Follow the New Easier-to-Find Sonoma Cheese Map

Sonoma types love their cheese. Whether you live here or visit, searching out famous cheeses like Bellwether and Laura Chenel can be a delicious passion. And fortunately for explorers, has made the quest so much easier, with the recent addition of an online version of its popular Cheese Trail map.

The printed version was first released last year, charting open-to-the-public dairies and Sonoma’s artisan cheesemakers, but has continuously been so quickly “sold out” (if a free publication can be called that) that some would-be cheese hunters haven’t been able to find it. Lo and behold, it’s now posted online in all its four-color style.

<Just in time for the 6th Annual Artisan Cheese Festival being held March 23-25 at the Sheraton Sonoma County in Petaluma, the curious can learn the best way to get an insider’s peek at more than two dozen farms and creameries, including Petaluma’s Spring Hill Cheese, Sonoma’s historic Vella Cheese, and Santa Rosa’s Matos Cheese Factory. Depending on the property, you can reserve full tours, visits with the goats, cows or sheep, cheese tastings, and even cheesemaking classes. Wherever you are, there’s a cheese choice, from artisan creameries in quaint Valley Ford, to sprawling ranches overlooking the coast.

First, just download the Cheese Trail Map. Then call ahead, since some cheesemakers are open to the public on a regular basis, while some are open seasonally or only by appointment.

You might discover:

Achadinha Cheese Company, Petaluma, 707-763-1025,
Jim and Donna Pacheco’s 900 goats graze year-round on verdant pastures at the Pacheco Family Dairy, with grass supplemented with alfalfa and brewers’ grain from local breweries. Donna handcrafts all cheeses and makes her own smoked summer goat sausage.

Bodega Artisan Cheese, Bodega, 707-876-3483,
In the heritage farmstead tradition, these country cheeses are produced in small batches from one-to-two day old milk, then immediately made into cheese. This seals in the fresh, mild flavor, even in the aged cheeses. Owner Patty Karlin also offers cheesemaking classes.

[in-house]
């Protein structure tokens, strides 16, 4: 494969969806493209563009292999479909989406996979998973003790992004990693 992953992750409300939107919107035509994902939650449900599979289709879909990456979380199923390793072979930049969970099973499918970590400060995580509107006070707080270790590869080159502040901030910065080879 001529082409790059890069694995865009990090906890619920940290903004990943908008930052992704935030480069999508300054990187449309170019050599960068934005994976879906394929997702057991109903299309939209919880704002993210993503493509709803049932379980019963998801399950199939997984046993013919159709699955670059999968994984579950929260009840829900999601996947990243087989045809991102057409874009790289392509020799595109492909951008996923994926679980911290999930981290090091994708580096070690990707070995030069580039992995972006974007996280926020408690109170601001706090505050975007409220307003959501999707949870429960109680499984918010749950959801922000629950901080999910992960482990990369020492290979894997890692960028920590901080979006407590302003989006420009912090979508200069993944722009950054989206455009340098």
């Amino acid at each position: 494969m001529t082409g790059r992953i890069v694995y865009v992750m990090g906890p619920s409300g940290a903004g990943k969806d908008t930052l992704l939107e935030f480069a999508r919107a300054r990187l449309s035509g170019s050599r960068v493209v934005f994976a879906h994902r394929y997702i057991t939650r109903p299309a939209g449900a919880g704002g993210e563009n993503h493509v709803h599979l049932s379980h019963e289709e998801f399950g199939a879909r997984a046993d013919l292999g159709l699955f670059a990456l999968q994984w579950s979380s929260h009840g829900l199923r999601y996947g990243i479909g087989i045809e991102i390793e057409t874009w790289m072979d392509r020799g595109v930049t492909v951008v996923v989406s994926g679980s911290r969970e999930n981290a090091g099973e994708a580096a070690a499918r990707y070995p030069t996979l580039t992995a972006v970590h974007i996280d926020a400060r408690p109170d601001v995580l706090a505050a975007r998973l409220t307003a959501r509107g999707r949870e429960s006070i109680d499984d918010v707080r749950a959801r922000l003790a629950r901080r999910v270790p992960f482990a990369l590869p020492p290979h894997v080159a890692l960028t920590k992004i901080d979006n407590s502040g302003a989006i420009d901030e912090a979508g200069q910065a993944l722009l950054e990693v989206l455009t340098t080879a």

Matos Cheese Factory, 3669 Llano Road, Santa Rosa, 707-584-5283.
Joe and Mary Matos grew up in the Portuguese Azores on the lush volcanic island of Sao Jorge, noted for its delicious cheeses. They relocated to Santa Rosa in the 1970s, carrying the recipe for their native cheese with them.

McClelland Dairy, Petaluma, 707-664-0452,
This third-generation family dairy was founded by Irish immigrant Robert McClelland, and is now operated by his son George, George’s wife Dora, and their daughter Jana. They specialize in European Style Organic Artisan Butter, and visitors are able to watch a cow being milked and pet a calf in the nursery.

Pug’s Leap, Petaluma, 707-238-2126,
After running their goat dairy, White Whale Farm, for several years, Anna and Dan Conner took over Pug’s Leap in 2010, continuing the high-quality cheesemaking tradition.

Weirauch Farm & Creamery, 707-347-9401, Petaluma,
Joel and Carleen Weirauch raise dairy sheep for seasonal production of raw aged cheese. They’ve made creative re-use of portable trailers for milking and cheesemaking in an Animal Welfare Approved method.

Before you go, test your knowledge on some tasty cheese facts, too.

What’s the difference between artisan cheese and cheese I can buy in any grocery store?
The cheeses made by artisan cheesemakers are made in small batches and often reflect the unique flavor of a region and the cheesemaker’s own creativity.

What do “artisan” and “farmstead” mean?
An artisan cheesemaker makes cheese in small batches, making anywhere from a few pounds to a few hundred pounds at a time. A farmstead cheesemaker makes cheese with milk from animals on their own farm.

How much milk does it take to make a pound of cheese?
To make one pound of cheese, it takes about five pounds of sheep’s milk, or seven pounds of goat milk or 10 pounds of cow’s milk.

How can I schedule to see some of the cheesemaker’s who have tours by appointment?
Note that most cheesemakers will have tours during from spring through fall when fields are dry and animals are milking.

What’s the best way to store cheese?
After you’ve opened your cheese and eaten a bit, rewrap the cheese in wax or butcher paper and store it in your vegetable crisper. Try to avoid wrapping it in plastic as it can impart an off-flavor to your cheese.

What’s the best way to eat cheese?
At room temperature. Take the cheese out of the refrigerator about an hour before serving so that you can taste all the nuances of its flavors.

How soon do I need to eat the cheese once I’ve purchased it?
Usually, it’s best to eat cheese within two weeks after purchase. That way you will taste the cheese as the cheesemaker meant you to.

Can I eat the cheese if there is dark mold on it?
If you see mold on a fresh cheese like cottage cheese or a soft cheese, it’s best to throw it out. However, with a soft cheese like Brie or a harder cheese, you can feel comfortable cutting off the mold and eating the rest.


Tip: There’s little better way to get your cheese on then to get some friends together and make a fun-filled adventure of it traveling from farm to farm in your own limo. Pure Luxury Transportation can even stock your limo with sparkling wine for the perfect en-route sipping and pairing.

Hey! If you liked this article, subscribe to our blog and “Like” us on Facebook!

Leave a Reply

Your email address will not be published. Required fields are marked *